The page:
Valerie stares from her phone to her cart full of groceries that her family will need to get through the week. Her eyes linger over the sports drinks that Curtis takes in his lunch box and the snack bars he eats before he plays basketball with the guys. Was he, in fact, playing basketball with the guys? If he wasn’t, what was he doing? Was he doing Wendy, whoever that was, when he was supposed to be with the guys?
An awful truth dawns on Valerie, causing her mind to swirl. She braces herself against the cart to keep from toppling over. If this isn’t a joke, then he’s leaving me, and by choice. Curtis is leaving me for someone else; someone named Wendy. She shakes her head unwilling to except that reality. It has to be a joke, a very messed up, sick joke.
This morning when Valerie dropped her daughters off at school, she felt the loneliness of her youngest’s requirement to attend school all day, every day, like every other child in the country. This requirement sentenced Valerie, to ramble around the house on her own with no companions throughout the day. But her daughter didn’t choose to leave her. Curtis was. No. It can’t be true. I don’t believe it. And I won’t.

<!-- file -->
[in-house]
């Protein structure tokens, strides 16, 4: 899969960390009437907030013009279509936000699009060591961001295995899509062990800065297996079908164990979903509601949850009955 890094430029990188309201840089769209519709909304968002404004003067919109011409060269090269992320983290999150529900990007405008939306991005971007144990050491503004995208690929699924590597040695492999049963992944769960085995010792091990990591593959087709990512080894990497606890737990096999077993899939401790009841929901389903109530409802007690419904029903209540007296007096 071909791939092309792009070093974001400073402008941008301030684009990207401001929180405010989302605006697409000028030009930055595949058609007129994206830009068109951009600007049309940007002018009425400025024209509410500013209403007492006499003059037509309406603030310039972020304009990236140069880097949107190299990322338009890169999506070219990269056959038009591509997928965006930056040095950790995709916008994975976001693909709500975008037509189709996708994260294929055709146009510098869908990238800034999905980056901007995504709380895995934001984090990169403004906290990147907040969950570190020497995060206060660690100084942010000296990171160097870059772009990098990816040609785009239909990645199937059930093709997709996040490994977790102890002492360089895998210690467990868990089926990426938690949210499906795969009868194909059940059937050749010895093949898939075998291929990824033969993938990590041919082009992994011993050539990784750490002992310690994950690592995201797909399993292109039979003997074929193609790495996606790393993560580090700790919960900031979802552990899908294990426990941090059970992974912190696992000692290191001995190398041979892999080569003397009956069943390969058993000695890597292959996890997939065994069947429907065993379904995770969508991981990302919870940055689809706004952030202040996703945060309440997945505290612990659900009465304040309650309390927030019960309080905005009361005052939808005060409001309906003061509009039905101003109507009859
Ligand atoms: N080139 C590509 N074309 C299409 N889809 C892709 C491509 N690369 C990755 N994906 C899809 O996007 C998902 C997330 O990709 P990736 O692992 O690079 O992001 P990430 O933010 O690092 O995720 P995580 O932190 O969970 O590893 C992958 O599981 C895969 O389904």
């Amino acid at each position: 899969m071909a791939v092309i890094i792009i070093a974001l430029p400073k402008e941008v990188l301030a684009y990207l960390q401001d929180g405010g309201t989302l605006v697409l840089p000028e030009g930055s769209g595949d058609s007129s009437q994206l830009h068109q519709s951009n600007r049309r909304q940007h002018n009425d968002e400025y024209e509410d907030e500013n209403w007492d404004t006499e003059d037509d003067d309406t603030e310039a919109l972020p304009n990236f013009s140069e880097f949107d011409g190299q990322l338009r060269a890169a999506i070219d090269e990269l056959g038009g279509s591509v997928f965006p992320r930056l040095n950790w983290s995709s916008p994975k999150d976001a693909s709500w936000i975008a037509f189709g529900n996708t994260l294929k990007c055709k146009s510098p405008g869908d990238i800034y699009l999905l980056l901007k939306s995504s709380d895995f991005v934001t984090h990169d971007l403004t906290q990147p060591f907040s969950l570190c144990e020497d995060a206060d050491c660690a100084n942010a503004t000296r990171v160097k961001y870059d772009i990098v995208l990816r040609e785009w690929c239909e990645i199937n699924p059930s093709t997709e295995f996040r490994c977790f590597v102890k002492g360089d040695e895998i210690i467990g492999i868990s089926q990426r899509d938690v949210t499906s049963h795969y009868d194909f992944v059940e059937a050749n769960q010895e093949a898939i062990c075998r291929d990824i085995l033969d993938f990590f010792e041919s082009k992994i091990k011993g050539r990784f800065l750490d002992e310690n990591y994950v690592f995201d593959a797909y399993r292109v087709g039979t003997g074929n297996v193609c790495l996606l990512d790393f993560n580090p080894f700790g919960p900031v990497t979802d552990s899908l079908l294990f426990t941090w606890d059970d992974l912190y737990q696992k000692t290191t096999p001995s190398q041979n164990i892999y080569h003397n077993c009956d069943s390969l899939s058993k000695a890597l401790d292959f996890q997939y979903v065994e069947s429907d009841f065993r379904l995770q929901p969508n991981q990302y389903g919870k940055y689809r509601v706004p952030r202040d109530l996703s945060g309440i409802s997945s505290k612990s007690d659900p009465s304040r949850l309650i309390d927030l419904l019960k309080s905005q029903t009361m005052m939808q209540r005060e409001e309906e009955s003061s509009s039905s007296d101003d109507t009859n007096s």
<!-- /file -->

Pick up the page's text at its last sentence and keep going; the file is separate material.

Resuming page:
It has to be an awful joke, but what if it isn’t? What if it is true? Her hands tremble so much it becomes a struggle to maintain her grip on her phone. A large swig of coffee from the foam cup nestled in the cart’s basket helps settle them, and its aroma covers her in a reassuring embrace. But her stomach still churns around like that time she ate bad sushi.
Valerie’s eyes dart around, taking in her surroundings, looking for the exits. A tear escapes her resolve and slithers down her cheek; its traitorous behavior threatens to give away the turmoil bubbling under her composure. She uses a shaky fingertip to remove it with as much affection as any executioner has for a prisoner bound for the block. She must leave before she gives all the lookyloos something to talk about this week. Her ruined life concerns no one but her.